Home | Press Releases    Saturday 28 February 2004

On the Sudan Government’s Obligation to Suppress Slavery in Sudan


Press Release
February 28, 2004

In 1995, the HRW/A publication, Children of Sudan - Slaves, Street Children and Child Soldiers (New York, 1995), affirmed (based on Sudan Government invited field research) the horrible existence of slavery in Sudan beyond any reasonable doubt.

Judged by the intent, extent, and scope of involvement, the HRW/A report conferred direct responsibilities upon the government, above all, to suppress the scourge with possible procedures, measures, and programs for which the Sudan Government hardly paid attention up to this day.

The 1995 HRW/A report did not exempt the SPLM/A or the SSIM/A, the South operating armies and influential political groups, from accountability specifically with respect to "recruitment of children under the age of eighteen, including recruitment disguised as education, and using children under the age of eighteen as combatants or in any capacity in military or militia structures, and prevent them from participating in such activities."

Concerning this particular part, the HRW/A report acknowledged in 1995 that "The SSIA cooperates with UNICEF family unification programs."

The SPLM/A, as mentioned in the SHRO-Cairo periodical report (October 31, 2003 - January 2004), "demobilized 94 child recruits in the Upper Nile region. The children were returned home as a significant step towards complete demobilization of the UNICEF-estimated previously recruited 800 children for active service in the SPLA." Moreover, "The efforts so far exerted by UNICEF since 2001 have successfully freed 1,200 children from the SPLA."

SHRO-Cairo welcomes these responsible actions to free children from military service.

The Organization calls on the Sudan Government to take immediate measures towards the full stoppage of student conscription, especially the children less than 18 years of age.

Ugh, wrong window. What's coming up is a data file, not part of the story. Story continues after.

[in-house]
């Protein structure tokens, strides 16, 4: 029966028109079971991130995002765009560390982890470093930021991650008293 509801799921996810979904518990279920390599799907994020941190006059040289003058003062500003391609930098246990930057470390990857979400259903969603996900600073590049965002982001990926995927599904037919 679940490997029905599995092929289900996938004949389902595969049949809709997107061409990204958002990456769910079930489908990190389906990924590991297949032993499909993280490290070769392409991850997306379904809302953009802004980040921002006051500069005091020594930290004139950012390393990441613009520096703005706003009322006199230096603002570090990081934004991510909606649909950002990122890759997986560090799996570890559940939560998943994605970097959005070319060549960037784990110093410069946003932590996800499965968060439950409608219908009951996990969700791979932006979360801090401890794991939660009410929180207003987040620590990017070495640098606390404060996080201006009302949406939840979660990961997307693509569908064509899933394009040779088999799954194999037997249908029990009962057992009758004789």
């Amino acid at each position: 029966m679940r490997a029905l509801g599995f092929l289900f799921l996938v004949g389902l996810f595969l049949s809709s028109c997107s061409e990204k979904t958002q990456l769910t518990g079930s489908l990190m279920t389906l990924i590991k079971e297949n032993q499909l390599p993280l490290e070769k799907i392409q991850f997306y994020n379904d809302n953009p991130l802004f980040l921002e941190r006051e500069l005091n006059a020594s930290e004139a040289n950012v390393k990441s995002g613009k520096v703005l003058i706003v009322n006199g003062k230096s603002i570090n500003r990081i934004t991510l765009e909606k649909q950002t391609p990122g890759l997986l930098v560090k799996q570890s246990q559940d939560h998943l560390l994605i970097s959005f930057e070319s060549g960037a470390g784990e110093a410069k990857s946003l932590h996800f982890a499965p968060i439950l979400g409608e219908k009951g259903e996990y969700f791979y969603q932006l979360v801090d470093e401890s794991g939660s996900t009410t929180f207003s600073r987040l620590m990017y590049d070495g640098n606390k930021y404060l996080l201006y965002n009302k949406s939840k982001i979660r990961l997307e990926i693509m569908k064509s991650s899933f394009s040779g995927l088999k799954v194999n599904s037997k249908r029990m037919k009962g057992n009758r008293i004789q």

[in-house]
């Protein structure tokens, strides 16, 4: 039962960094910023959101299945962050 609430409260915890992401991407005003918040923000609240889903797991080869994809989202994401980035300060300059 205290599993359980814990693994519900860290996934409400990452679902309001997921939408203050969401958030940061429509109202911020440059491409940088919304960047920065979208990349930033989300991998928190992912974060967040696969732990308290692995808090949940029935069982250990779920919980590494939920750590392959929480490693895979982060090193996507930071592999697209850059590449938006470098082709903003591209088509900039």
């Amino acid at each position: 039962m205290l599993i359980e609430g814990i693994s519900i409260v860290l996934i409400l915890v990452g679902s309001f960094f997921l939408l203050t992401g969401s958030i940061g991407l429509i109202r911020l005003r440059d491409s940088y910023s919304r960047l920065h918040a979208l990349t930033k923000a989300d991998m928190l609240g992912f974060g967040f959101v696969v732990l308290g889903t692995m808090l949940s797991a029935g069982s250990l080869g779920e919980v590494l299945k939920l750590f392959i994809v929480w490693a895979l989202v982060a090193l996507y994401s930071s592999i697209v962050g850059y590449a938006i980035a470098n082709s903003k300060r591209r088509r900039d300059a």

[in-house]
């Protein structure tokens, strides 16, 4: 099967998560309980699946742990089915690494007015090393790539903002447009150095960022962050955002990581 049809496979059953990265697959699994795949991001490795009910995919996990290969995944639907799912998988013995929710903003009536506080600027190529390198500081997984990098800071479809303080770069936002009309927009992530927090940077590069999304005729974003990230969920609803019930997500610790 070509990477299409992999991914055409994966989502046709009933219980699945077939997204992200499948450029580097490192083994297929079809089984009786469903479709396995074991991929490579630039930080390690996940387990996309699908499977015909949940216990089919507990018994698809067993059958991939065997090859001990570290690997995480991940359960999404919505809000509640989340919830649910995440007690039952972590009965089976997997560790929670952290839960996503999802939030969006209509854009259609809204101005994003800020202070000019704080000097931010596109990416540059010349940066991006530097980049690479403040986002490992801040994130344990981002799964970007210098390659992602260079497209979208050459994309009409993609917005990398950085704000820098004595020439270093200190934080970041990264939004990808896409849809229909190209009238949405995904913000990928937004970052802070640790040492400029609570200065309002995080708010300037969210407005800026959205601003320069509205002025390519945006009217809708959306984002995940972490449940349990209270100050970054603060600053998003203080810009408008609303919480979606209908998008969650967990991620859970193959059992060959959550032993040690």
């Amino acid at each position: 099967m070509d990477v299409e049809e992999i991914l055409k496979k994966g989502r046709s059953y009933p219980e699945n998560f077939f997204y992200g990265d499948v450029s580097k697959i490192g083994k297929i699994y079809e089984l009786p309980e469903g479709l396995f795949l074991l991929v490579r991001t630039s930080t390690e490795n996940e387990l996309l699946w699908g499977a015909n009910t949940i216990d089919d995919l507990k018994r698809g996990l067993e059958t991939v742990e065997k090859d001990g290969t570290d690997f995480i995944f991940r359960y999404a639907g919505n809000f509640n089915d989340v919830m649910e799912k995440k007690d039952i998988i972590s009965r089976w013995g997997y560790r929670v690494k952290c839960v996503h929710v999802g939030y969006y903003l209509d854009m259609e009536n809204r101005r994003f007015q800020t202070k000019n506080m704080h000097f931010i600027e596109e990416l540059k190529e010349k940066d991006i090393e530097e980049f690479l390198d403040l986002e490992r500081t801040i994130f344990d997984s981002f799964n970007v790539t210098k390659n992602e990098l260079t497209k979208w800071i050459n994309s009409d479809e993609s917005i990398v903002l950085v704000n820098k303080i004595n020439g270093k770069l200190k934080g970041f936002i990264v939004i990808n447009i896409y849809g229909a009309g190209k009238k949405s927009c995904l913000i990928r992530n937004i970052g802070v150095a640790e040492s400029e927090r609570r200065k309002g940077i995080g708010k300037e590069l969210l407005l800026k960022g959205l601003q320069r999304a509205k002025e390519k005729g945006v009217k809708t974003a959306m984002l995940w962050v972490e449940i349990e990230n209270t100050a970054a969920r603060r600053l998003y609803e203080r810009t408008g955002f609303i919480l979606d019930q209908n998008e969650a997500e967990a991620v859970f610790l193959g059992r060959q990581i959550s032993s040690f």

To help suppress enslavement practices, SHRO-Cairo equally asks the government to remove war-inciting curriculum from Sudan education (see the Organization’s detailed research in Issue 16 of the Sudanese Human Rights Quarterly, shro-cairo.org).

The US Report on Human Rights (2003) provides ongoing evidence on the existence of slavery in Sudan in different forms, including abductions - the term Sudan Government elusively mentions - or disappearances, the term the US Report emphasizes together with the other Convention definitions.

The UN international definitions of slavery are crystal clear: Article 1 of the Slavery Convention to which Sudan Government is a State Party says: "Slavery is the status or condition of a person over whom any or all of the power attaching to the right of ownership are exercised. (2) The slave trade includes all acts involved in the capture, acquisition or disposal of a person with intent to reduce him to slavery; all acts involved in the acquisition of a slave with a view of selling or exchanging him; all acts of disposal by sale or exchange of a slave acquired with a view to being sold or exchanged, and, in general, every act of trade or transport in slaves."

The UN and all States Party to the Convention are obligated to suppress slave trade, liberate all humans enslaved, and punish wrong-doers whether government, community, or individuals.

The U.S. Report (2003) confirms the existence of slavery in Sudan in a national level whereby the scourge is intensively practiced in war-areas, and then spread about other areas. Since the innocent enslaved powerless women and children in particular, are transferred to different parts of the country, as indicated by HRW/Africa and other human rights reports, the US Report that "Slavery and trafficking in persons remained significant problems" adds new evidence.